AUSTIN (KXAN) — The intense summer heat doesn’t just affect you — your pets are at risk as well. Just like humans, pets can succumb to heat-related illnesses.

Here are some tips to keep these members of your family safe and cool.

Before the heat

The American Society for the Prevention of Cruelty to Animals recommends taking your pet for a vet checkup in spring or early summer and getting tested for heartworm.

Being or exercising outside

The Humane Society said pets are affected by humidity. If the humidity is too high, they won’t be able to cool themselves properly. For dogs, their temperature shouldn’t surpass 104 degrees Fahrenheit.

Humane Society also recommends limiting pet exercise on hot days, whether it’s lowering the time spent exercising or the intensity of the exercise. You can also keep exercising in the early morning or evening hours.

Hot asphalt can burn paws, so walking on grass is better. You should carry extra water for your pets on walks.

When your pet is outdoors, they need proper shade and cold water. Ice can be added to the water as well. Humane Society said doghouses actually don’t help with the heat — they make it worse.

A cooling body wrap, vest or mat can also be helpful outdoors or indoors. HGTV has a list of such pet-friendly products you could use online.

Don’t leave your pet alone in a parked vehicle, ASPCA warns. Even cracked windows won’t stop a car from overheating. The organization said even if it’s only 70 degrees outside, your car can be as much as 20 degrees hotter. On an 85-degree day, it only takes 10 minutes for a car’s inside to reach 102 degrees.

Pool time

ASPCA recommends to introduce pets slowly to water since not all dogs can swim well. Pets need to be supervised around pools for this reason. They also need flotation devices on boats.

If they’re getting into a chlorinated pool, ASPCA said to rinse pets off after swimming in the water to get rid of chlorine or salt from their fur. Try to prevent your dog from drinking pool water as well.

  • dog cooling off in kiddie pool during Texas summer, heat
  • dog enjoying the pool during Texas summer, heat
  • dog playing in pool cooling off in Texas summer, heat
  • dog playing in pool cooling off in Texas summer, heat
  • dog with lifejacket on the water near boat during Texas summer, heat
  • dog licking popsicle during Texas summer by the pool
  • dog sunbathing on lawn, grass during Texas summer, heat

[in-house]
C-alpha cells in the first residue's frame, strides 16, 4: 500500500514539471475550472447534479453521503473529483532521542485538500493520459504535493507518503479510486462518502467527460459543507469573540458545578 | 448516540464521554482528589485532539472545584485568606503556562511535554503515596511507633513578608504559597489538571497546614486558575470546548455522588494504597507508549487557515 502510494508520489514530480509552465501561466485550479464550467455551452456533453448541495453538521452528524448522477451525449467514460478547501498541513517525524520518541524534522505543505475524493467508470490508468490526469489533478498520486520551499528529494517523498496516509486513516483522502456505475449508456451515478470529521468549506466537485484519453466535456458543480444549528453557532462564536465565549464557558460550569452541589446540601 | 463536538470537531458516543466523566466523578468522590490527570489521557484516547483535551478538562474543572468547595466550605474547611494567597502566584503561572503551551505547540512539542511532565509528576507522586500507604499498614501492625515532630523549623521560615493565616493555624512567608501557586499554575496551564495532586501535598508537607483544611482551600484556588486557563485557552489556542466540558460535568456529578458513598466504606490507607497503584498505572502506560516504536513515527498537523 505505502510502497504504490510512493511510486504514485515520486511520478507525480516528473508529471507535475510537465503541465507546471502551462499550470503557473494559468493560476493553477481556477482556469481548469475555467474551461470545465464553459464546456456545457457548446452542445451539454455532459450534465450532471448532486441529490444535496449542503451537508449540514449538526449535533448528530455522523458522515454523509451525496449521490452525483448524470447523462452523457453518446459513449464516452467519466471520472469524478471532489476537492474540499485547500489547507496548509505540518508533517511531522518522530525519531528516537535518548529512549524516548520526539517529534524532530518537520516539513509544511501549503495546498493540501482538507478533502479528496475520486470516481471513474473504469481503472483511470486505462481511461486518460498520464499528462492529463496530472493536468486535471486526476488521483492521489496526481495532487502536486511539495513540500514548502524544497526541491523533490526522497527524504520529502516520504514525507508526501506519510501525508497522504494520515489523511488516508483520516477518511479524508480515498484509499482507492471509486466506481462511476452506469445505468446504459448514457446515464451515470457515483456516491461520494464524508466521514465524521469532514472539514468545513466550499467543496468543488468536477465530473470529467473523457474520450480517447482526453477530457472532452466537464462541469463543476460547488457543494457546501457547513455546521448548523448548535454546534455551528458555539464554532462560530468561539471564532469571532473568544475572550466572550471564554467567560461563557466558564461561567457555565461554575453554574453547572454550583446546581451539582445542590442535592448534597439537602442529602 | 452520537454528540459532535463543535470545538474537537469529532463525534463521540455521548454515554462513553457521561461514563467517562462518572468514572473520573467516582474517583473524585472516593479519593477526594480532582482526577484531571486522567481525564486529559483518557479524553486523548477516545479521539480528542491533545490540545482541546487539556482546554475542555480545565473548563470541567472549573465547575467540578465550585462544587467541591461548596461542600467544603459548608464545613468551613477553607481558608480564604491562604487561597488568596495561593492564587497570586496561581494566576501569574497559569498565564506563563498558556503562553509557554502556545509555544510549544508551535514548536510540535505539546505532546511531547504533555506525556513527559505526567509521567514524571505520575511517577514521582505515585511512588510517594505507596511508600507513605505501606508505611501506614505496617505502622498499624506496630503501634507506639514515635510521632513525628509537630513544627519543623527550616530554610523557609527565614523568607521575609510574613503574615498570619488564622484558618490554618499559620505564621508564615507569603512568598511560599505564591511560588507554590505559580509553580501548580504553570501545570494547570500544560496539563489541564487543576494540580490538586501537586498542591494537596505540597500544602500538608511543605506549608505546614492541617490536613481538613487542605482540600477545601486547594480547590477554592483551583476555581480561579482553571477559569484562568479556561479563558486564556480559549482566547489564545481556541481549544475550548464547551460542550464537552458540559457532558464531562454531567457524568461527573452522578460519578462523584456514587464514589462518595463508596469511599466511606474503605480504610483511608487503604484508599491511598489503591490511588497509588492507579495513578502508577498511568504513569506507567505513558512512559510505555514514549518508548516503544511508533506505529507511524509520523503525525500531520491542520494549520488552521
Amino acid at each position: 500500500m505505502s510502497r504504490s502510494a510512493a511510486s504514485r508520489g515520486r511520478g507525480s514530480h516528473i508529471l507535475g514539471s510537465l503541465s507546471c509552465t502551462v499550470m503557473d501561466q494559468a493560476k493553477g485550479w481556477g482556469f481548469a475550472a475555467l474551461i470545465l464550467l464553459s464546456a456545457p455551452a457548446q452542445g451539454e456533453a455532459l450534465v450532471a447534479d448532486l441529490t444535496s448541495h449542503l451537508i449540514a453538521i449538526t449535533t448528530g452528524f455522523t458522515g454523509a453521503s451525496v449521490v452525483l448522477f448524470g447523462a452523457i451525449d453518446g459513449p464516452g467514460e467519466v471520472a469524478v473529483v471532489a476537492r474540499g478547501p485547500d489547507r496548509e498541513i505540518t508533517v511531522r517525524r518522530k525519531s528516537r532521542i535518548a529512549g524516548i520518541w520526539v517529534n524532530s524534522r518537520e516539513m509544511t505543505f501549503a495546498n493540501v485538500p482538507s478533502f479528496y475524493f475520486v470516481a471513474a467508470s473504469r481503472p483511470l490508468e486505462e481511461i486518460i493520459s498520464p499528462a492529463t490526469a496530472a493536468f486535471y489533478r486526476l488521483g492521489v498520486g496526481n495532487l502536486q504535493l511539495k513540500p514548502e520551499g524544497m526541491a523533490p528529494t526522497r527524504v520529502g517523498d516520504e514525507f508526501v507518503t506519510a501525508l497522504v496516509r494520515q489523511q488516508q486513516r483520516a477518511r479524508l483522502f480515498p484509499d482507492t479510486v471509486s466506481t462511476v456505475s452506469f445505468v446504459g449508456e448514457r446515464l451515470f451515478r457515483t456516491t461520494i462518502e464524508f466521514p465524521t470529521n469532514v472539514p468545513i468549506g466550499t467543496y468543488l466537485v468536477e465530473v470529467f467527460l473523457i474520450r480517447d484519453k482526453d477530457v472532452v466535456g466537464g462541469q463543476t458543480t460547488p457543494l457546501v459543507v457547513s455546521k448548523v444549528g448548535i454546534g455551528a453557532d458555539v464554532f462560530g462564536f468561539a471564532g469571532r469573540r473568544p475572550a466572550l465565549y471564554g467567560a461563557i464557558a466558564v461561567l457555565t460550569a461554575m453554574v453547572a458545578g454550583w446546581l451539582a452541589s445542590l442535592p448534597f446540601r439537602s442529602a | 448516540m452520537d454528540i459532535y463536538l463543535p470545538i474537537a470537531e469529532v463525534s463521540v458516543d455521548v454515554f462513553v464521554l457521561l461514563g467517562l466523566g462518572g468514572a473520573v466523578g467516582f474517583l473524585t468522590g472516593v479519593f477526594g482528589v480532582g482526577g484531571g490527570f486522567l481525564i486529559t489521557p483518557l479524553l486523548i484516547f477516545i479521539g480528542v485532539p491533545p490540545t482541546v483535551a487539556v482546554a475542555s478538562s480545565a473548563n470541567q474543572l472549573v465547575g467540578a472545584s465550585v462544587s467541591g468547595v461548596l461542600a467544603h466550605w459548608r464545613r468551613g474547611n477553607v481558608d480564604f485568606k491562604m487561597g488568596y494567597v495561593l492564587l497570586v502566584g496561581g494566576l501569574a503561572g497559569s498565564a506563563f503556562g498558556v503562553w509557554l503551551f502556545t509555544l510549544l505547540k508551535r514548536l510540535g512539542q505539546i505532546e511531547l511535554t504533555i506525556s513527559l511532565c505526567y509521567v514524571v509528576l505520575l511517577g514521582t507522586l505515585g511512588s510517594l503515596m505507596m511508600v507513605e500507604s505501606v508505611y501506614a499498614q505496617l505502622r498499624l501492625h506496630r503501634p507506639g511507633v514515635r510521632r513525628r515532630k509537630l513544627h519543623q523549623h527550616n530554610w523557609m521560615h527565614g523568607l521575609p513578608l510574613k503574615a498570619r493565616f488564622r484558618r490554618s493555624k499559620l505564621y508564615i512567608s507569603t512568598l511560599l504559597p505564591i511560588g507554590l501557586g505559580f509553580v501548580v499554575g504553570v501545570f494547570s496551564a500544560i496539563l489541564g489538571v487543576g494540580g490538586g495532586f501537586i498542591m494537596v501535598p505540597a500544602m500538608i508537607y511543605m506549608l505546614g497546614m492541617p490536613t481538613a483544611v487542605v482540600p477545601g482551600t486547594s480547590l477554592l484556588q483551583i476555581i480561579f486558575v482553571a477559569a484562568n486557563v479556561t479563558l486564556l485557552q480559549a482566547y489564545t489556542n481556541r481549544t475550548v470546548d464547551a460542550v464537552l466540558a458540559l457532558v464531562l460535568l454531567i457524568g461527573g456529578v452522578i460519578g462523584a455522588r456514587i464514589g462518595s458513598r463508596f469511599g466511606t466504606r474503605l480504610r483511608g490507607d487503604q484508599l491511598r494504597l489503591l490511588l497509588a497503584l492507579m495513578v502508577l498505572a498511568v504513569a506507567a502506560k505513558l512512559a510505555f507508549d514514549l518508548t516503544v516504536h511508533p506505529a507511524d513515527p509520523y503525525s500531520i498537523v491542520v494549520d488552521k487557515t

• dog enjoying ice cream during Texas summer, heat
  • dog, puppy in kiddie pool cooling off in Texas summer, heat
  • dog on pool floatie during the Texas summer, heat
  • dog cooling off in kiddie pool during Texas summer, heat
  • dog looks for water in plant pot during Texas summer
  • Dog in pool cooling off during Texas summer, heat
  • dog cooling off during Texas summer, heat
  • dog, puppy sunbathing in Texas summer, heat
  • dog, puppy in kiddie pool cooling off in Texas summer, heat

Grooming during the summer

ASPCA said you can trim longer hair on dogs, but they shouldn’t be shaved. Dog coats stop them from overheating and getting sunburned. You can also brush cats more often during the summer.

Make sure the sunscreen used on your animals is pet-safe, ASPCA said.

Heatstroke Symptoms in Pets

Humane Society said signs of heatstroke in pets include:

  • Heavy panting
  • Glazed eyes
  • Rapid heartbeat
  • Difficulty breathing
  • Excessive thirst
  • Lethargy
  • Fever
  • Dizziness
  • Lack of coordination
  • Profuse salivation
  • Vomiting
  • Deep red or purple tongue
  • Seizure
  • Unconsciousness

Just like humans, the Humane Society said pets are more at risk for heatstroke if they are very old, young or have a heart or respiratory disease. Short-muzzled breeds have a harder time breathing in extreme heat. Persian cats have a harder time panting, according to ASPCA. These breeds should be kept in the A/C as much as possible.

To treat a pet suffering from heatstroke, Human Society said you should move them to the shade or an area with air-conditioning. Ice packs and cold towels can be placed on their head, neck and/or chest, or you can run cool water over them (but not cold). Allow them to drink small amounts of water or lick ice cubes.